100 Reasons for Doing Cites & Insights
G G F# E D G A B, B B B A G C B A, G A B A G E F# G, D B G A C B A G. Half, four quarters, four halves, four quarters, four halves, four quarters, four halves, four quarters, two halves, whole.
Some of you must have hummed this by now, and it’s distinctly appropriate to the occasion: Old 100th, from the 1551 Geneva Psalter, attributed to Louis Bourgeois (c. 1510-c. 1561). One of the great old hymn tunes, given that name because the oldest hymn using the tune (at least in the 1966 Methodist Hymnal), from 1593, is (very) loosely based on Psalm 100: “All People That on Earth Do Dwell.” You might know it better as the doxology, “Praise God, from Whom All Blessings Flow”—or, in a tougher mood, even “Before Jehovah’s Awful Throne.” It came to mind when I realized this was the 100th issue of Cites & Insights. No religious overtones here, but I do love a good tune with even better four-part harmony.
Back in 2000, if you’d said I’d do 100 of these, I’d probably have laughed. My original aim was 41—which made a total of a hundred of “these,” including the 59 issues of “Trailing Edge Notes” and “Crawford’s Corner” that preceded Cites & Insights. By the time I reached issue 25, I thought I might make it to a 50th issue, but I made no promises. In the 50th issue, I didn’t say anything about anticipated lifespan—but, if pressed, I still would have said there was a less than even chance I’d make it to 100.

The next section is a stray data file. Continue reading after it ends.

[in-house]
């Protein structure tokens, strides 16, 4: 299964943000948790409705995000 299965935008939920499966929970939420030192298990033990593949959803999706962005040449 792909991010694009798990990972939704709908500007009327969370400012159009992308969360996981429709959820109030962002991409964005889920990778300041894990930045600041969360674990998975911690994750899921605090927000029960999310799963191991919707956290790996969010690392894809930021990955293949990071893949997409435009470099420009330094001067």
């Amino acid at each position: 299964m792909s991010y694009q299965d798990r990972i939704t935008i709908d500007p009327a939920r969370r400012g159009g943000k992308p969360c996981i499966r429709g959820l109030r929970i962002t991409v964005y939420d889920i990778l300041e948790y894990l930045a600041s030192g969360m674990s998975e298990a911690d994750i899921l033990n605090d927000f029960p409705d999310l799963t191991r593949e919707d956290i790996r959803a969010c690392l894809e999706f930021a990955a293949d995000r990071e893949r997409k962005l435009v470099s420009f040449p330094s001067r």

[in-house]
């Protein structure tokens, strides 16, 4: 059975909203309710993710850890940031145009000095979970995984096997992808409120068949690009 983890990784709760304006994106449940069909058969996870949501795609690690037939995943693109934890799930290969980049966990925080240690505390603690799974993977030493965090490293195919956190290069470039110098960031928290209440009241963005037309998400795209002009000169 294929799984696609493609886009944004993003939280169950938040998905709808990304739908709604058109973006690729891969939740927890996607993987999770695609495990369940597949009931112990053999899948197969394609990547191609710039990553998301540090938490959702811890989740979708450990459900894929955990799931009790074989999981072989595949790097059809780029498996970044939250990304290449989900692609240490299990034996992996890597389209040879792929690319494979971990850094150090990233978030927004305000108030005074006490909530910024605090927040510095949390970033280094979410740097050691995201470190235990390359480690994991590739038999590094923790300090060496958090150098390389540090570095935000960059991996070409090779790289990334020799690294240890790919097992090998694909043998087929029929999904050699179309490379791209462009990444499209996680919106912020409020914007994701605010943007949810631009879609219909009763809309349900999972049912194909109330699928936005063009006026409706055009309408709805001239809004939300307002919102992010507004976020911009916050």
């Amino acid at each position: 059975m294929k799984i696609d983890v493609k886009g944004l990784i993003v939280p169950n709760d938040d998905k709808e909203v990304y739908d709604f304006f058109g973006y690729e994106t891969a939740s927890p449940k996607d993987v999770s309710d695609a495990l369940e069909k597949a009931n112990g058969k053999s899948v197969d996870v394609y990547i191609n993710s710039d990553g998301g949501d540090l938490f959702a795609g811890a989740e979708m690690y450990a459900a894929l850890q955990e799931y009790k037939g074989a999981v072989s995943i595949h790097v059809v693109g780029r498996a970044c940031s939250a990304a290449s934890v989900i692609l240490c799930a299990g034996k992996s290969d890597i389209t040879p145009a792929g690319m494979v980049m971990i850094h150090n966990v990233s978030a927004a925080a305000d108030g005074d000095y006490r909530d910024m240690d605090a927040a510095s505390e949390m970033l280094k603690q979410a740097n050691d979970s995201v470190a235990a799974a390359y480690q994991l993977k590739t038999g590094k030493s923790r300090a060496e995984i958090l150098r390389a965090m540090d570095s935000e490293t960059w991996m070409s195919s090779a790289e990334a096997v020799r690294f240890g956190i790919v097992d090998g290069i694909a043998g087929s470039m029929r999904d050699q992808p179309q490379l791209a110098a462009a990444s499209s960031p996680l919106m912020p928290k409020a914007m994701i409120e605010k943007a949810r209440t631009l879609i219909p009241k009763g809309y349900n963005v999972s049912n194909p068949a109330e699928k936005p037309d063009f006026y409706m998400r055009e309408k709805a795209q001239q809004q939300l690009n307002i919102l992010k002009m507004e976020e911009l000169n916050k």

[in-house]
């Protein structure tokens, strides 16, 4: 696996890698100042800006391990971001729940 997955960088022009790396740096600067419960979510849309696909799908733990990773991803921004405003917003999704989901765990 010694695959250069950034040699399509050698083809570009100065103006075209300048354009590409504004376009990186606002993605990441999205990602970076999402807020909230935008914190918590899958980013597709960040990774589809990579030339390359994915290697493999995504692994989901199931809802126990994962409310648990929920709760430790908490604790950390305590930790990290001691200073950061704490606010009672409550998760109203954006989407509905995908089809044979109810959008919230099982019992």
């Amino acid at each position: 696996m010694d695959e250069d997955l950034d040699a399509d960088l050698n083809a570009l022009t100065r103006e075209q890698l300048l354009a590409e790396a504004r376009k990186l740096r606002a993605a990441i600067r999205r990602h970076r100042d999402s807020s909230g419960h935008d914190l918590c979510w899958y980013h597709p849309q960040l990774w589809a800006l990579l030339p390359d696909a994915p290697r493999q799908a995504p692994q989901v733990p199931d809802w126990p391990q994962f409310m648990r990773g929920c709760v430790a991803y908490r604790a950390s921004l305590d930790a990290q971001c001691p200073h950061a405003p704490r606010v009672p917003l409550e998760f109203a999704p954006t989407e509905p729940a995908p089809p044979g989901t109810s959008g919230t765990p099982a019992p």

Then came Issue 75—or, rather, then came Issue 72. Remember issue 72? Does volume 6, issue 2 ring a bell? Or perhaps Midwinter 2006? There’s another, more popular name, the one that heads the single 32-page essay—and I’d guess issue 72 will always be the most widely-read issue of Cites & Insights. (For the first five weeks of 2007, issue 72 was still the third-most-downloaded issue, nearly two years later.) If you’d asked at issue 75, I’d have said I couldn’t imagine not getting to this point—unless major events interfered like, say, losing my job and having to reevaluate my life.
Turns out even that didn’t do it.
Quite a milestone. A nice round number. You may be expecting a nostalgiafest. Not this time around. Nor will I give you a list of 100 items or even ten lists of ten items each.
This issue is composed of traditional Cites & Insights sections—with each subsection numbered at the end of the paragraph that closes a subsection. Thus, 100 reasons for Cites & Insights—making it (libraries) work, trends, quick takes, interesting products and the state of high-density optical discs, closing with purely fun essays in My Back Pages. Enjoy. This chunk of blather is the first: .
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